Chilean President Defends Handling of Quake
By GINGER THOMPSON and MARC LACEY
Published: March 3, 2010
On Wednesday morning, President Bachelet, in her last few days in office, visited a Catholic housing agency that hopes to raise enough money to build at least 30,000 temporary houses. She also met with leaders of Chile’s most powerful business association to discuss how the government could help them recover losses, and how they could help the country.
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Then in the afternoon, in an extensive interview on Chile’s most popular radio station, the typically poised and restrained president made it clear that she resented the accusations against her government. “Everyone claims to be a general after the war,” she said.
Public criticism has been building that the military’s emergency alert system failed to adequately warn the country that a tsunami might strike, and that the government has been slow to marshal its resources or ask for international help in the aftermath of the disaster.
The nation’s largest newspaper, El Mercurio, reported Wednesday that military officials initially said the earthquake had happened so far inland that there would not be a tsunami. But in some towns, the surge of water appeared to do even more damage than the earthquake itself.
President Bachelet said the accusations that her government had mishandled the earthquake and the relief effort were igniting public anxiety — which she described as a "collective psychosis" — that put the country at risk of instability.
"I understand people’s pain and fear," she said, "but in this period of emergency, unfounded rumors only add to the unease and fear.”
"There was no lack of will," she added. "No one failed to fulfill their responsibilities. There things that could have been done differently. There are things that must be changed to prevent this from happening again.”
"But now is not the time to assign blame,” she said. “Now is the time to make sure we help those in crisis."
Ms. Bachelet’s defense of the government comes as it begins to grapple with the enormous cost of rebuilding the country.
The death toll from the earthquake had risen to nearly 800 by Tuesday, Ms. Bachelet said during a visit to the shattered city of Curicó. Overall damage estimates ran as high as $30 billion, Ms. Bachelet said earlier that day, with about 500,000 homes destroyed and serious damage done to bridges, roads, ports and public transportation stations.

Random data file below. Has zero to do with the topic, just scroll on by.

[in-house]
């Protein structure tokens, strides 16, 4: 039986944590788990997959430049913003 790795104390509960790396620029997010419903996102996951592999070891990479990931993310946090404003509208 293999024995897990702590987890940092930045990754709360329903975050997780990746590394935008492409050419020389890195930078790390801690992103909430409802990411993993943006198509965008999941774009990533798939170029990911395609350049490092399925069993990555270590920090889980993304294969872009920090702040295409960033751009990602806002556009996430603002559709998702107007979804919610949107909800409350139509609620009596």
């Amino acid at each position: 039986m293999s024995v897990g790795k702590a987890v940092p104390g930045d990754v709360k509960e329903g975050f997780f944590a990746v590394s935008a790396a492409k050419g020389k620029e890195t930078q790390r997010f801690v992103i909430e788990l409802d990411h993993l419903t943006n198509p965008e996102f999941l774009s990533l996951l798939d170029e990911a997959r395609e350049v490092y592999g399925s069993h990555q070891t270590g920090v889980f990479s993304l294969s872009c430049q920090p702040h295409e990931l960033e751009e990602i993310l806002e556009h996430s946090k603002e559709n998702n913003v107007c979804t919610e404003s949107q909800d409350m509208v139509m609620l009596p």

Some of Chile’s economic engines, like its forestry companies and its wineries, were also hard hit, economists said. But the country’s important copper mines, which produce about a third of the world’s mined copper, are mostly in the north and appear to have been largely spared.
When pressed for a monetary estimate of the damage at an appearance with Secretary of State Hillary Rodham Clinton at the Santiago airport on Tuesday, Ms. Bachelet, gave a heavy sigh and said, “All I can say is it’s going to be a lot.”
She added, “Chile has the capacity, but I think it’s going to take a long time and it will mean a whole lot of money.”
Mrs. Clinton, on a tour of Latin America, greeted Ms. Bachelet with an embrace and vowed to help Chileans with whatever they needed to get back on their feet. Delivering 25 satellite phones, one of which she handed to the Chilean president personally, Mrs. Clinton said that the United States was already preparing to send eight water purification units, temporary bridges, a field hospital and other medical supplies to the damage zone.
“We’ll be here to help when others leave because we are committed to this partnership and this friendship with Chile,” Mrs. Clinton said.
Access to the country began opening up Tuesday as the government announced that the damaged passenger terminal at the Santiago airport would be replaced with tents to allow more flights in and out.
Although a large aid effort was under way, tens of thousands of Chileans affected by the quake that struck early Saturday remain with little or no food, drinking water and shelter, and reports of looting and other lawlessness continued. In Concepción, one of the hardest-hit cities, thousands of government troops were sent in to restore order, extending an overnight curfew until midday.